Dear Berklee Community,
It is with deep sadness that I write to tell you that Tibor Pusztai, an associate professor in the Composition Department who served on the faculty for 20 years, passed away on January 12 following 13 days in the intensive care unit at a hospital in Portland, Maine. Tibor had a heart attack on December 28 and never regained consciousness. His wife, Ann, said that the hospital staff took excellent care of him and she doesn’t think he ever experienced any pain.
Hungarian-born, Tibor came to Berklee in 1996 and over his two decades here, taught many classes, including conducting, Scoring for Strings, Traditional Harmony and Composition, and directed studies (Small Forms and Orchestral Composition). Prior to Berklee, he was a faculty member at New England Conservatory of Music, Ithaca College, University of Tehran, and Tanglewood Music Center. While at NEC, Tibor served as an assistant to Gunther Schuller, an appointment he described as “an amazing experience in terms of my education and my development.”
Outside of Berklee, Tibor was the music director for the Manchester Symphony and Connecticut Valley Chamber orchestras, and the president of the following organizations: Connecticut Composers, New Voices Productions, and the Studio of Electronic Music.
He also was the former associate conductor and composer-in-residence for the Hartford Symphony Orchestra and the former conductor for Alvin Ailey American Dance Theater. Tibor was the recipient of the Koussevitzky Composition Prize and the American Society for Composers, Authors, and Publishers (ASCAP) Award (Programming); and released numerous recordings on which he was either the conductor and/or composer.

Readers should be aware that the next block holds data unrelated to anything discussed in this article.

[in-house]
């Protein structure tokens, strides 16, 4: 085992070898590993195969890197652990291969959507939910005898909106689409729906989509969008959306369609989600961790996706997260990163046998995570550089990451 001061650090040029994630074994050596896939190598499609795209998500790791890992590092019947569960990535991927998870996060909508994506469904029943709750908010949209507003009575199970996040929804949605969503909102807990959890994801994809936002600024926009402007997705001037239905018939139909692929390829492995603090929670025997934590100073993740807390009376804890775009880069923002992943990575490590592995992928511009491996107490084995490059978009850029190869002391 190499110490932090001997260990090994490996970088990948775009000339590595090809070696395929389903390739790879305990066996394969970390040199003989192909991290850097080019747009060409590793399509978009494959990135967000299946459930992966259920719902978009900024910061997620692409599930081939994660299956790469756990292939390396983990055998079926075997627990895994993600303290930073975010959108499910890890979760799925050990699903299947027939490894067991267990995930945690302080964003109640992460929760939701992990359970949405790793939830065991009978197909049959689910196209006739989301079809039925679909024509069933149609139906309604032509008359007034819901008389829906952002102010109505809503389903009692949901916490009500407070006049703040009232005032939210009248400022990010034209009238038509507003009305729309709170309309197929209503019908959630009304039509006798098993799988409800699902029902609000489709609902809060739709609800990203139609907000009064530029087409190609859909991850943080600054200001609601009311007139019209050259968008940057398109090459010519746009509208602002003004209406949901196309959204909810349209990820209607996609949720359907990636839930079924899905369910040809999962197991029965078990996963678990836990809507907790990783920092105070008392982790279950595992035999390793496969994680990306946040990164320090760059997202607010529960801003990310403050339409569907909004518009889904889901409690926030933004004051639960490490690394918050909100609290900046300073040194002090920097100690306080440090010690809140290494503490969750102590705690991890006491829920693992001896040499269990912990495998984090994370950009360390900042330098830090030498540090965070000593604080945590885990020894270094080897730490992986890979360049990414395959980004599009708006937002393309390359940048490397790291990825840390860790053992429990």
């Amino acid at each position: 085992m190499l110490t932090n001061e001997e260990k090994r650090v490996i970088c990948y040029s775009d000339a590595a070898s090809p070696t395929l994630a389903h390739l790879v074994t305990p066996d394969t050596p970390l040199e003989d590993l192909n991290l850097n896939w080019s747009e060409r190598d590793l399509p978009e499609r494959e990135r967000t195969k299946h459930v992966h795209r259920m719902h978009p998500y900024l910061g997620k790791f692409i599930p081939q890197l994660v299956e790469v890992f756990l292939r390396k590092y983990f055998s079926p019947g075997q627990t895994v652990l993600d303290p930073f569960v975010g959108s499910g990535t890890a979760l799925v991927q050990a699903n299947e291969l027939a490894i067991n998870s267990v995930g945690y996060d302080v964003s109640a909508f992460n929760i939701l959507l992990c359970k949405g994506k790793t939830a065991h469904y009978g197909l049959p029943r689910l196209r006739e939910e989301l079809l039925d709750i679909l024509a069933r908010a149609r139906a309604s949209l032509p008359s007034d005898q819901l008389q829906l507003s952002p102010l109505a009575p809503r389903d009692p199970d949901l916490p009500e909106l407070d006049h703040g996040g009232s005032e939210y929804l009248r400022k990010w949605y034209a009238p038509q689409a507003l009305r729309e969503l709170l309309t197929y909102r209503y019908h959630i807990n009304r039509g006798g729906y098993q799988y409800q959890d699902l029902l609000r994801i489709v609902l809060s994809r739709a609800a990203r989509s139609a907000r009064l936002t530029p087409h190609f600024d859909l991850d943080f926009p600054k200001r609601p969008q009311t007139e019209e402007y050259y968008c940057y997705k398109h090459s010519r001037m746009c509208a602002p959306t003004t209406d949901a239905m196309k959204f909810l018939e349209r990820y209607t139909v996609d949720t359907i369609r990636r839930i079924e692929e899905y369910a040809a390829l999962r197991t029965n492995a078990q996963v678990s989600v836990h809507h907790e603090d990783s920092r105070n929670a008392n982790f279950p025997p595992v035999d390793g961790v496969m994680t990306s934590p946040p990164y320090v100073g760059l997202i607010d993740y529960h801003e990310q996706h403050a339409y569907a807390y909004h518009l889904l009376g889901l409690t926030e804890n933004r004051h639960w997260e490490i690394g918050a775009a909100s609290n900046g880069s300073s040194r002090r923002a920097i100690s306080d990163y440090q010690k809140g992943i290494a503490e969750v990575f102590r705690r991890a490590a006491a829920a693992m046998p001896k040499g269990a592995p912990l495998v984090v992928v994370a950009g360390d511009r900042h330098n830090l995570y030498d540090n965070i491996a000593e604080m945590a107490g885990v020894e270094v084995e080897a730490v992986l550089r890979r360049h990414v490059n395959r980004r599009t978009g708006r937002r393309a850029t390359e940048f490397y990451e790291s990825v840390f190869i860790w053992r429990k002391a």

Arnold Friedman, chair of the Berklee Composition Department, shares: “Tibor Pusztai was for me a model teacher: an expert in his field, passionate about his subject, and wonderful at meeting every student right where he or she was. This quotation from a student evaluation says it all: ‘Tibor makes me want to be great. He’s hilarious and always makes me feel the need to improve.’ ”
Jonathan Holland, a professor in the Composition Department, writes: “Tibor stayed with me for a couple years when he came to town to teach. We became pretty close friends during that time and he shared many great stories about his life, from being a refugee and fleeing Hungary at the age of 10, to working under Gunther Schuller, to being the music director for the shah of Iran. He lived a very full life, and touched many people. Most of us remember him as the soothing sage, which he was for countless students, colleagues, and more. I was always impressed at how many students he knew, and how much they respected him, which was clearly the result of the respect he showed each of them as individuals first and foremost. He certainly embodied the phrase he repeated often: ‘Everything is everything.’ ”
Tibor wrote on his Berklee faculty web page:
“When one teaches, one is not teaching subjects, but people. The things that I teach—primarily conducting and composition—are pretty esoteric and have to do very much with the development of self-confidence in the student. I bring the kids out of themselves, so that they can explore their own inner poetry. My task is to make my students understand that conducting, for instance, is the synthesis of all the various things that we study, such as history and harmony, and that the conductor is the galvanizer of all of this information when interpreting a score and seeing what the vision of a composer is. It’s essential to teach this even if the student never conducts at all. For a business major, for instance, or a drummer, it might not be of great utility from a technical perspective, but from a conceptual perspective, certainly, it’s very important. My emphasis has always been to train the complete musician. That’s the way I’ve operated all my life.”
We have no information on funeral services at this time, but we will post information here if we receive it.
I invite you to share your stories and memories of Tibor Pusztai in the comments below.
Vice President for Academic Affairs/Vice Provost